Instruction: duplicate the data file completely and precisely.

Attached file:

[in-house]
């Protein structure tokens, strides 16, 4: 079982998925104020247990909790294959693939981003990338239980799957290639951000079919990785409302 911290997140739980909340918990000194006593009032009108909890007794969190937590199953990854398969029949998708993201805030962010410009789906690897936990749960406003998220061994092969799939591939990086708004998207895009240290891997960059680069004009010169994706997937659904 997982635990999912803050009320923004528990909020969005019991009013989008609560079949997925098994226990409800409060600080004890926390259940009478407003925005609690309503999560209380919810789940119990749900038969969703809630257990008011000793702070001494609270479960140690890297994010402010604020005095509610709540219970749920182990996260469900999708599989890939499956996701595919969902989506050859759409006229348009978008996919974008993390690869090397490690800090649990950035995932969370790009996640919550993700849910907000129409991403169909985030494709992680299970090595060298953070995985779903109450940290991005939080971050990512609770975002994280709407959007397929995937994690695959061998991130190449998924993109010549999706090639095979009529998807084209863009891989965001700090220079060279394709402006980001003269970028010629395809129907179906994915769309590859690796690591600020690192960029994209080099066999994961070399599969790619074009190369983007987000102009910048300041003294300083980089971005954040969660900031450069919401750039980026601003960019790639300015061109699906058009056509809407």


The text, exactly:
[in-house]
């Protein structure tokens, strides 16, 4: 079982998925104020247990909790294959693939981003990338239980799957290639951000079919990785409302 911290997140739980909340918990000194006593009032009108909890007794969190937590199953990854398969029949998708993201805030962010410009789906690897936990749960406003998220061994092969799939591939990086708004998207895009240290891997960059680069004009010169994706997937659904 997982635990999912803050009320923004528990909020969005019991009013989008609560079949997925098994226990409800409060600080004890926390259940009478407003925005609690309503999560209380919810789940119990749900038969969703809630257990008011000793702070001494609270479960140690890297994010402010604020005095509610709540219970749920182990996260469900999708599989890939499956996701595919969902989506050859759409006229348009978008996919974008993390690869090397490690800090649990950035995932969370790009996640919550993700849910907000129409991403169909985030494709992680299970090595060298953070995985779903109450940290991005939080971050990512609770975002994280709407959007397929995937994690695959061998991130190449998924993109010549999706090639095979009529998807084209863009891989965001700090220079060279394709402006980001003269970028010629395809129907179906994915769309590859690796690591600020690192960029994209080099066999994961070399599969790619074009190369983007987000102009910048300041003294300083980089971005954040969660900031450069919401750039980026601003960019790639300015061109699906058009056509809407």